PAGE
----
I took over the project this past Spring and so far I’ve not done any evolving yet, but instead have been implementing an important change to the machine. The original way to extrude the gel was by twisting the top on the syringe, which was inconsistent enough to warrant a change. We built a pneumatic system using two solenoids and an arduino which tells the solenoids to open or close their valves. Originally this system couldn’t run for more than a few seconds, because when the relays were left open the solenoid went through a radical voltage change. This would reset the arduino, changing its USB port I.D. Because we depended on that I.D. staying the same, we put in diodes across each of the solenoids. To prove that this got rid of our problem and the system can run again, I wrote a python program that simulates real extruding by telling the solenoids to open and close in realistic time intervals, and after running this multiple times, trying faster or slower resetting times, we didn’t see the failure we had seen before. Still, it extrudes too slowly to collect good data with. We’re going to spend the next good portion of the summer experimenting with different air pressures and with materials of different viscosities to try to get the system back to evolving.
I have spent the last 10 weeks building a cluster out of Raspberry Pis.
The Idea for the project was to replace the current out of date cluster with a cheaper smaller cluster made of Raspberry Pis. For now the project was basically a proof of concept with only a few Pis to make sure that it would in fact work as desired. The first three weeks of the project I spent mostly waiting for parts to arrive so that I could physically build the Cluster. Once the pieces had arrived the assembly of the cluster was simple enough and getting them to be able to perform programs in parallel was easy enough because there was a guide as to how to do this from the University of South Hampton, which had previously built a cluster out of Raspberry Pis. Here is a link to their guide on building a cluster out of Raspberry Pis. http://www.southampton.ac.uk/~sjc/raspberrypi/pi_supercomputer_southampton_web.pdf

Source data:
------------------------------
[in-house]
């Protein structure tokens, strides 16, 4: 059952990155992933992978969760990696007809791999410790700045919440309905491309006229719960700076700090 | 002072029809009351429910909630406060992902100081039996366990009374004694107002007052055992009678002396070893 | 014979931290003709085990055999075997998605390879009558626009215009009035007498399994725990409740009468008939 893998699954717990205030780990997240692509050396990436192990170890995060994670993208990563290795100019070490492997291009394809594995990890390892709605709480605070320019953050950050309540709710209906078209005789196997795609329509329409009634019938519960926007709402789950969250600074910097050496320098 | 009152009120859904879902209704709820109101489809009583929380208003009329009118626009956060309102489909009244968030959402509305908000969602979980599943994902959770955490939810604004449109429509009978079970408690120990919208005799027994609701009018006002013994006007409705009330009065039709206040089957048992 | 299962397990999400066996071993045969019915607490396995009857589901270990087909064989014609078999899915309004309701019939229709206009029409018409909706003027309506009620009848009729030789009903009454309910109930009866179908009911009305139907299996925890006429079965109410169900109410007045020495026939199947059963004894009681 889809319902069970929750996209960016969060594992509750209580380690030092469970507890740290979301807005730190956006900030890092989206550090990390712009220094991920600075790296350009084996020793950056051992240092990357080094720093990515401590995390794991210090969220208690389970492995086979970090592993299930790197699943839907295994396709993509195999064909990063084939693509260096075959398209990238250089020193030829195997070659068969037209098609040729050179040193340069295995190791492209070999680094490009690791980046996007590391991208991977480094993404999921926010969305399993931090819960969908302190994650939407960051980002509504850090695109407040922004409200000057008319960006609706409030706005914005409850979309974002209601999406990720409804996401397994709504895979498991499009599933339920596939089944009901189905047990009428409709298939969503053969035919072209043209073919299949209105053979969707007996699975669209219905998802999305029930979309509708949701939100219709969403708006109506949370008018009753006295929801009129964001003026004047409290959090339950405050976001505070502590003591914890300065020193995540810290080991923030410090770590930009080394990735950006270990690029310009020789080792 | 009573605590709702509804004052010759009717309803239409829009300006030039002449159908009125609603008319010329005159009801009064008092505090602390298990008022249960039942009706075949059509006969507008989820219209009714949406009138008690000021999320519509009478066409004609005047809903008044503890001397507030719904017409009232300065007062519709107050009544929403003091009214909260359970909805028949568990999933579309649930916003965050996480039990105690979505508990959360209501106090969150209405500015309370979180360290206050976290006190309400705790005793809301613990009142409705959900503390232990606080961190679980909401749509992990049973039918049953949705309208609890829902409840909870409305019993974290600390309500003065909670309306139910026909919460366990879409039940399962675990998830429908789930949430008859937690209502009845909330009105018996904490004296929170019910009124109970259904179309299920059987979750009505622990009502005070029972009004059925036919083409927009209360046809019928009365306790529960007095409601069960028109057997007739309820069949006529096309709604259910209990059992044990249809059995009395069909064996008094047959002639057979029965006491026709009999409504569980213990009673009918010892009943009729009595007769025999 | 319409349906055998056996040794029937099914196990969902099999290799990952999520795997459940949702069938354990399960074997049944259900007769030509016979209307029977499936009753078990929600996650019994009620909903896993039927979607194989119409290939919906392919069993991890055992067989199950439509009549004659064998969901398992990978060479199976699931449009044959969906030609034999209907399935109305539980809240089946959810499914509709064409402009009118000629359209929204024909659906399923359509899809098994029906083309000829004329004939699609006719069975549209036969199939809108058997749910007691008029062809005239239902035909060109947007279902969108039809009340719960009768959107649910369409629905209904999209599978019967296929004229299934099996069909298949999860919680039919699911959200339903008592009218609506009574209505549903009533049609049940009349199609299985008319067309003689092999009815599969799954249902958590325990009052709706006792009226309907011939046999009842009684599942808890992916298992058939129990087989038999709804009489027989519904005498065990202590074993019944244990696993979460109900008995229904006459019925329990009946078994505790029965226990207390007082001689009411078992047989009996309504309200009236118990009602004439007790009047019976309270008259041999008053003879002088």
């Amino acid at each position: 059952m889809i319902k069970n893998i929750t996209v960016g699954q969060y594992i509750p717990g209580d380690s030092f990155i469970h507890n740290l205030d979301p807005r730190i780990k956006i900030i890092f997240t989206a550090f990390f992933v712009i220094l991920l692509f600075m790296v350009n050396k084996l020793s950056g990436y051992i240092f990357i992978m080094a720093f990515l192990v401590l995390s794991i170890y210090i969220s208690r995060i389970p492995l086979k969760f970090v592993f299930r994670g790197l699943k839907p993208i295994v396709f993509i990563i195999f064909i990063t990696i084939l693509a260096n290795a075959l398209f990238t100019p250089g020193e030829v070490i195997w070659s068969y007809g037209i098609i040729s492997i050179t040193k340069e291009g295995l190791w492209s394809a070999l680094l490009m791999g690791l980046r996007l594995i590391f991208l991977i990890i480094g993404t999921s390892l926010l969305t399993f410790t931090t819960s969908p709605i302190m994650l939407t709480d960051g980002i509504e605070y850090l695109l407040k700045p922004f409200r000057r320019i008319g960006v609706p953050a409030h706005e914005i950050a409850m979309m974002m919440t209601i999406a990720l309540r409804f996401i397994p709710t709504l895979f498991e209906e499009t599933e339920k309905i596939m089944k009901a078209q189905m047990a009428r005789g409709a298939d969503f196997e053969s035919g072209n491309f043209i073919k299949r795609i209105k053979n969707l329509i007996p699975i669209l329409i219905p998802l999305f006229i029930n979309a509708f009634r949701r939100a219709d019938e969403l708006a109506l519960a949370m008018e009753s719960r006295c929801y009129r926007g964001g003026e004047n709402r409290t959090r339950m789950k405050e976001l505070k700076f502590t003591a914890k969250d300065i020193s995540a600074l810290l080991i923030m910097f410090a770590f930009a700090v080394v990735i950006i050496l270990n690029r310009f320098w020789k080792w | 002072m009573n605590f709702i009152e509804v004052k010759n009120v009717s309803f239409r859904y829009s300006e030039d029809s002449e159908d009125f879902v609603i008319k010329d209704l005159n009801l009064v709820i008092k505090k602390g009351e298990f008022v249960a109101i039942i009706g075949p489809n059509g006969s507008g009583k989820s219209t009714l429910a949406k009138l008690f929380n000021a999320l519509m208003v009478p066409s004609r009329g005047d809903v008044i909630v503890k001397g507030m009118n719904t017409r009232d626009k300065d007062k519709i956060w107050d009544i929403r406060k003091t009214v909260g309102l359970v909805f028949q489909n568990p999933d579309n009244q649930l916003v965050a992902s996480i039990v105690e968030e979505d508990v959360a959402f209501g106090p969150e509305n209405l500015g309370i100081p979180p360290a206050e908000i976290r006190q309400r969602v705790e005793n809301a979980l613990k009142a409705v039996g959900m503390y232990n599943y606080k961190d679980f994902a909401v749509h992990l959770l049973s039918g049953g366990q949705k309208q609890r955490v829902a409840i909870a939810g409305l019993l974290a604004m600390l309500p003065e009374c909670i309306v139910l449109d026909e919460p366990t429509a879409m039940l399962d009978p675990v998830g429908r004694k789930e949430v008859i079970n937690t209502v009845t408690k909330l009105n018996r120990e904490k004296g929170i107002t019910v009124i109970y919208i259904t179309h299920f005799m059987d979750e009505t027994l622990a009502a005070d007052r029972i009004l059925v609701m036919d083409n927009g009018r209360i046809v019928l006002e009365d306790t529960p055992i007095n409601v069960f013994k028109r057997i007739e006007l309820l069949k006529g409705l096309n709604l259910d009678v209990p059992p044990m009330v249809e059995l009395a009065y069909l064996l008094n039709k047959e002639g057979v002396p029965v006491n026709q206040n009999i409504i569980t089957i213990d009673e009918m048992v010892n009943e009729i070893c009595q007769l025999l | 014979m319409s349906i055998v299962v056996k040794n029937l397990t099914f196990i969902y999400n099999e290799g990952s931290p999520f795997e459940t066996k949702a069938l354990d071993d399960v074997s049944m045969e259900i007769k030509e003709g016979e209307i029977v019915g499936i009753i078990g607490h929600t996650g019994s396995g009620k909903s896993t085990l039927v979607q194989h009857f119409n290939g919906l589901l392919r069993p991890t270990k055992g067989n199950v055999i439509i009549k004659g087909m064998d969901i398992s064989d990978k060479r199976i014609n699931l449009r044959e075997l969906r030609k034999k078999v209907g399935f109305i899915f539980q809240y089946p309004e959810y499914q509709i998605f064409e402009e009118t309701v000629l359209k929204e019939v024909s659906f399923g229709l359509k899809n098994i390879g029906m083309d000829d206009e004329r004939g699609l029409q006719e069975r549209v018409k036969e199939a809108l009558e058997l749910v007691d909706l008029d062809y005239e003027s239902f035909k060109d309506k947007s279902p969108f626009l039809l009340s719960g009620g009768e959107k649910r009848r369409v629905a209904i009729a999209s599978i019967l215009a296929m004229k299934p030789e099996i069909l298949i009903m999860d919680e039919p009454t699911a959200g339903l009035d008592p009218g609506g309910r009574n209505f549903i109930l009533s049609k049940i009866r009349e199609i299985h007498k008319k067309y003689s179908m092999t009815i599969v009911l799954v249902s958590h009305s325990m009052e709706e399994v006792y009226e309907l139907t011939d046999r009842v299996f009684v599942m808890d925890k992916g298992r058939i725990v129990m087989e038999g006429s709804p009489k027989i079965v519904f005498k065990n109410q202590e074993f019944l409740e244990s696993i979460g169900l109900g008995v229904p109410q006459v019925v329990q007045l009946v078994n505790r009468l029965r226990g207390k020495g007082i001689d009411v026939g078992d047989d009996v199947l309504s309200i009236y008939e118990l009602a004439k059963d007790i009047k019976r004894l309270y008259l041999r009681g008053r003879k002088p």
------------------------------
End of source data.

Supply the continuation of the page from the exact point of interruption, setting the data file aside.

Once two of the Pis were running I was able to get them to run a program that would have them compute pi.
Initially there was a problem with the network we were working on and a switch we were using to be able to network the Pis locally. The solution came in the form of getting a different Linux machine to network them off of. Once that was working we needed to get them to be able to use file sharing so that each Pi didn’t need its own copy of the program. Now that that has been set up I will be able to start running parallel programs on it.
Tensegrities are structures which are very lightweight and have very strong structural properties. They are created by connecting rigid bars with tensile elements. Below is an example of a standard 3-bar tensegrity with the green being rigid bars and the red representing some tensile element. In the real world, this could be something like rods of hard plastic connected by rubber bands or springs.
Because tensegrities are connected by tensile elements, they have some interesting properties. Tensegrities are stable by definition but they can wobble and resonate, which is the property that Union’s physical tensegrity is examining most closely. They can also be deformed by shortening and lengthening their tensile elements. Real world tensegrity robots have been made such that the tensile elements can change their lengths to move, so this has been proven to work. Continue reading →